ECFP-like fragments in PubChem
Previously I posted about unique fragments in PubChem. That used my molecular subgraph enumeration algorithm. In this essay I'll report some results from looking at the unique bit counts from RDKit's MorganFingerprint algorith, which is an ECFP variant.
My first graph in the previous essay shows that there are about 2 million unique fragments of size up to 7 in PubChem, and that the second 1/2 of the data files contained few fragments which weren't in the first 1/2. This suggests that there aren't that many substructures of size 7, compared to the number of possible structures of size 7, which is quite curious.
Rather, I expect that the number of unique fragments should level off with enough molecules. In the simplest case, there are 112 elements and 5 elements which can be aromatic, for a total of 117 possible unique atom types. I found 110 of them in my PubChem subset.
Similarly, I found only 1103 unique fragments with two atoms. The breakdown as a function of fragment length is:
- Length 1: 110 unique fragments
- Length 2: 1103 unique fragments
- Length 3: 4209 unique fragments
- Length 4: 19398 unique fragments
- Length 5: 86336 unique fragments
- Length 6: 364342 unique fragments
- Length 7: 1447488 unique fragments
How many possible substructures are there of size 7? Assuming only 10 atom types and ignoring cycles and different bond types gives about 10 million. There are 1+1+2+6+21+112+853=996 connected subgraphs of up to size 7, and I'll guess that 800 of them are chemically accessible. I'll hazard 2**6 different bond types, so about 500 billion possible substructures. That's over three orders of magnitude larger than what I see.
It's curious because it means that any substructure-based fingerprint using up to 7 atoms has at most a small multiple of ~2,000,000 different values. Sure, a hash algorithm might potentially generate values in the range 0-232, but only a few million of them will be actually be generated.
(Some algorithms will generate multiple bits per feature, eg, features with 1 or 2 atoms generates a single bit while features with 3 or more atoms generates two bits. This acts as a simple weighting scheme. There's a perfect correlation between those two bits, so I'm not counting the second one as meaningful.)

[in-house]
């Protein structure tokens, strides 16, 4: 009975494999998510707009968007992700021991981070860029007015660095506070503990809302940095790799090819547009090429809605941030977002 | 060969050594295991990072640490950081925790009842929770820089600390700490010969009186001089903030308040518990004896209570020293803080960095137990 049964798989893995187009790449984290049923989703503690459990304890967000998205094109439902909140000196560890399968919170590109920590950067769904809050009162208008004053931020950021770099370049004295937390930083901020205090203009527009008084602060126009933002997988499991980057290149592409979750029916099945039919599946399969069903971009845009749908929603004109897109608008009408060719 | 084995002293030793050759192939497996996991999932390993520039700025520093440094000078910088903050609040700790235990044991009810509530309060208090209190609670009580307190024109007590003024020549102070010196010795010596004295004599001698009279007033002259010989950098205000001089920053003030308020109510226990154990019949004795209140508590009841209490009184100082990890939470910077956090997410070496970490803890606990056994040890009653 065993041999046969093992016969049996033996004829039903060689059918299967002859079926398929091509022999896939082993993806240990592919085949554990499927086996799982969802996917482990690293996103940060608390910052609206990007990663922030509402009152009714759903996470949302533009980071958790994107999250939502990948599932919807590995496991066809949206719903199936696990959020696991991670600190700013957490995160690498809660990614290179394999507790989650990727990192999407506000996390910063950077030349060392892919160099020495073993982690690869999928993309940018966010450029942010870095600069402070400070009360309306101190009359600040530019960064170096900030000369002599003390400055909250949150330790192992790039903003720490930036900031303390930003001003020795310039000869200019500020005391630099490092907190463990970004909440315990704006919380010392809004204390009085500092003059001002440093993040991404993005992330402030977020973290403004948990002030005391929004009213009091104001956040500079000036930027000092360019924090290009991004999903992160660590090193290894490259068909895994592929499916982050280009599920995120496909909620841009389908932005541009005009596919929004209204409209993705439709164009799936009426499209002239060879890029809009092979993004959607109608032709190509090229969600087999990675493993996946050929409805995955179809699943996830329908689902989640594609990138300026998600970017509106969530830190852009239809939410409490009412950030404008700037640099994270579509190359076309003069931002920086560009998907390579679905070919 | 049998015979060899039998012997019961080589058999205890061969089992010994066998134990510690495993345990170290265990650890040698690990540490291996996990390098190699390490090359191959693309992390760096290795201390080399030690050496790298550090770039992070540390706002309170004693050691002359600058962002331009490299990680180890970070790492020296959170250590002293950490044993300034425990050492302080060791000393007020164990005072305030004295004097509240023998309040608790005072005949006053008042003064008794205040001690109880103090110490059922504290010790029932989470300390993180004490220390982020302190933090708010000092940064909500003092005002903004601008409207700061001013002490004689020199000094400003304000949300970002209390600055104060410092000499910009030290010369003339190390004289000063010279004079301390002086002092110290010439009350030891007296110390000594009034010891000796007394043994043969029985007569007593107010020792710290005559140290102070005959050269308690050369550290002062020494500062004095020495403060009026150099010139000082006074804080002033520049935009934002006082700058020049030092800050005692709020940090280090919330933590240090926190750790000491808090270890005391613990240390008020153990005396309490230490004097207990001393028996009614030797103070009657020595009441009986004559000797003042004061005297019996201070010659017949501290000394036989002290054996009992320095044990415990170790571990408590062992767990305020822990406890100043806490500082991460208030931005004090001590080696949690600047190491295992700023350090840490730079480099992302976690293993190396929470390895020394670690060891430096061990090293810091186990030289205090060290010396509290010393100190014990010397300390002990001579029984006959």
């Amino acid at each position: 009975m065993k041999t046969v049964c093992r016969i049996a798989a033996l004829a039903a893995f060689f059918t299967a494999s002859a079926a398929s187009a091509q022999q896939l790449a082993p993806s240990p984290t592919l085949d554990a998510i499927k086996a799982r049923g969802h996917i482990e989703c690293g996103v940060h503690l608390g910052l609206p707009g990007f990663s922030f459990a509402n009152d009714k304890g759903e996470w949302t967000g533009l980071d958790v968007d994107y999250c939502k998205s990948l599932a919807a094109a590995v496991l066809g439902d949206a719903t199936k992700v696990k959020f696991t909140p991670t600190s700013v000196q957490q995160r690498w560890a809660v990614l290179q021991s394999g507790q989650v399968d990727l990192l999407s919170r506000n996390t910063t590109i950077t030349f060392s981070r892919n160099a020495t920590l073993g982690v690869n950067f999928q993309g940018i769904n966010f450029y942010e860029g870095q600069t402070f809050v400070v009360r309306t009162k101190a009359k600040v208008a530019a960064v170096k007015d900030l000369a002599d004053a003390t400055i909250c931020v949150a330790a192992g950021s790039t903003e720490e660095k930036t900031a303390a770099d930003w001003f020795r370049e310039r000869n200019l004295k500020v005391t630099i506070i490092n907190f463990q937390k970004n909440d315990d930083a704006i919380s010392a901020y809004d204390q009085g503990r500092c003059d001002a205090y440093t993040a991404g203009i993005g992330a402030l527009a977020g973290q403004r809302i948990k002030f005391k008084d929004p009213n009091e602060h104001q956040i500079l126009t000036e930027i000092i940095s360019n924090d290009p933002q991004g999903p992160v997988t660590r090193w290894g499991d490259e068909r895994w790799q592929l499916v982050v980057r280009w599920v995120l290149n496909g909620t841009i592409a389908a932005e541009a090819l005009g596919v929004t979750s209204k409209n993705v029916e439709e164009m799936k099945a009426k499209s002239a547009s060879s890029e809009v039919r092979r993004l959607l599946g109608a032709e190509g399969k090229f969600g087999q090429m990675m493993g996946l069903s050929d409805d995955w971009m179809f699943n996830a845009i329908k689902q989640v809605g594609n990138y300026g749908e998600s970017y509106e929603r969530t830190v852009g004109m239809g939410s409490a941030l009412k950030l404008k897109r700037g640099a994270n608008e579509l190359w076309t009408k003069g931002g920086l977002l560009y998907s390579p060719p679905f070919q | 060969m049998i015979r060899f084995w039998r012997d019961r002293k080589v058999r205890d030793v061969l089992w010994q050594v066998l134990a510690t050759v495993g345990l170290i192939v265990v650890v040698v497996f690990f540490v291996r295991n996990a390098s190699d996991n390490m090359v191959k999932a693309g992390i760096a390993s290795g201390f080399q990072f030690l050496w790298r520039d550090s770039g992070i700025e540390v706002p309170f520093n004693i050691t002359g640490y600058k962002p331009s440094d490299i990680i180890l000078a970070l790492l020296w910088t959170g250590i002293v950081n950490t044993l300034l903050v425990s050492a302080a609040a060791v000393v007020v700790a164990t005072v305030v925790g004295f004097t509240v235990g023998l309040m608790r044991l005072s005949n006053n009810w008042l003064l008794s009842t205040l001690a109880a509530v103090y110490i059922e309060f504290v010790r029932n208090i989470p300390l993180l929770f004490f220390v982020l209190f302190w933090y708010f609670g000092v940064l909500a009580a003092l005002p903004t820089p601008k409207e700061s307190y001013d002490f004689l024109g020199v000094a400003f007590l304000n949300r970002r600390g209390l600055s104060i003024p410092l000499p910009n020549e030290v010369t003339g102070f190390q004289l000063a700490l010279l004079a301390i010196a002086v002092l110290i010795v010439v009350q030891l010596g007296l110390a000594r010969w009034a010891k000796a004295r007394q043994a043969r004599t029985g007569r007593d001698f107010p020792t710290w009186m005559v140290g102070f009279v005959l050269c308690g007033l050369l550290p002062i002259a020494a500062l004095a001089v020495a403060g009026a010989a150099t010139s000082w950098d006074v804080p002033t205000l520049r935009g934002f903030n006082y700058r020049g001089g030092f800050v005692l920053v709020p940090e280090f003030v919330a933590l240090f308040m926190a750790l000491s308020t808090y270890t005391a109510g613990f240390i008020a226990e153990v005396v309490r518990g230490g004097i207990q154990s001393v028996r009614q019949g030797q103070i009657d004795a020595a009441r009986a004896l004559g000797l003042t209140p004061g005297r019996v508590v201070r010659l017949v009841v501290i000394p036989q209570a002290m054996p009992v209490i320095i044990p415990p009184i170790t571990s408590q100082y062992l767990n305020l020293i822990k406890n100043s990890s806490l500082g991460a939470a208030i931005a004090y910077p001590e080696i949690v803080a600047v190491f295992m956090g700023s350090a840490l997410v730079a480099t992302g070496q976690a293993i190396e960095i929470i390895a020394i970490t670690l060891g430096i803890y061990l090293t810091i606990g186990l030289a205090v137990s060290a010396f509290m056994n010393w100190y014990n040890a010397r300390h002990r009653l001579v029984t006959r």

Fingerprint statistical models often assume a roughly Bernoulli process, and the number of unique features is unbounded, though increasingly rare. This observation suggests that there is actually an upper limit to the size, which changes the distribution type slightly.
Is this observable in other fingerprints? I used RDKit's MorganFingerprint algorithm, which is a variation of the ECFP "extended connectivity fingerprint." I used radii values of 1, 2, 3, 4, and 5, and with the other parameters at their default. Each step includes increasingly distant information, so should be more diverse.
The following shows the number of unique bits found as a function of the number of molecules processed. The molecules are ranked by PubChem id, although it doesn't include all of the PubChem structures since RDKit couldn't process all of the structures. (It complains about a number of bad valences.) A more complete analysis would randomize the structures to remove local coherence effects.
That graph is almost impossible to understand because the dynamic range is so large. Log and log-log scales don't help either. The best solution is to normalize by the maximum number for each graph. That gives:
This sort of curve is a species discovery curve. It appears to show that the MorganFingerprint(radius=1) saturates at around 100,000 different bit values, and radius=2 might saturate at around 3.5 million unique values. This makes sense, as the radius=2 fingerprint corresponds to about 6-7 atoms, and I found 2 million unique values. (An average branching factor of 2.5 gives 2.5**2 or 6.25 atoms. However, a local branching factor of 3 gives 9 atoms, which adds more unique values to the fingerprint.)
I'll guess that there's under 40 million unique bits for radius=3 but it becomes harder to estimate. As the radius increases, the trend in the diversity of new values clearly gets closer to linear, which means there's less and less saturation. I can't predict the total number of unique values for radius=5 because it's still too flat.
The species growth curve is often fit as A(1-exp(-bx)) or A(log(b*x-1)). The first has a fixed limit, the latter implies there is no upper bound. This case is somewhere in the middle: for good chemical reasons, there's a large but finite number of possible ways to arrange a fixed number of atoms. For the smallest fragment size (1 atom), we are at that limit. For larger sizes, we are nowhere near the chemical limit, and I think a log fit works best.
Equally obvious, I would need to randomize the input order in order to get a smoother curve so I could make that prediction. But the end of the holidays was a couple of days ago and I need to get back to paying work.
Andrew Dalke is an independent consultant focusing on software development for computational chemistry and biology. Need contract programming, help, or training? Contact me
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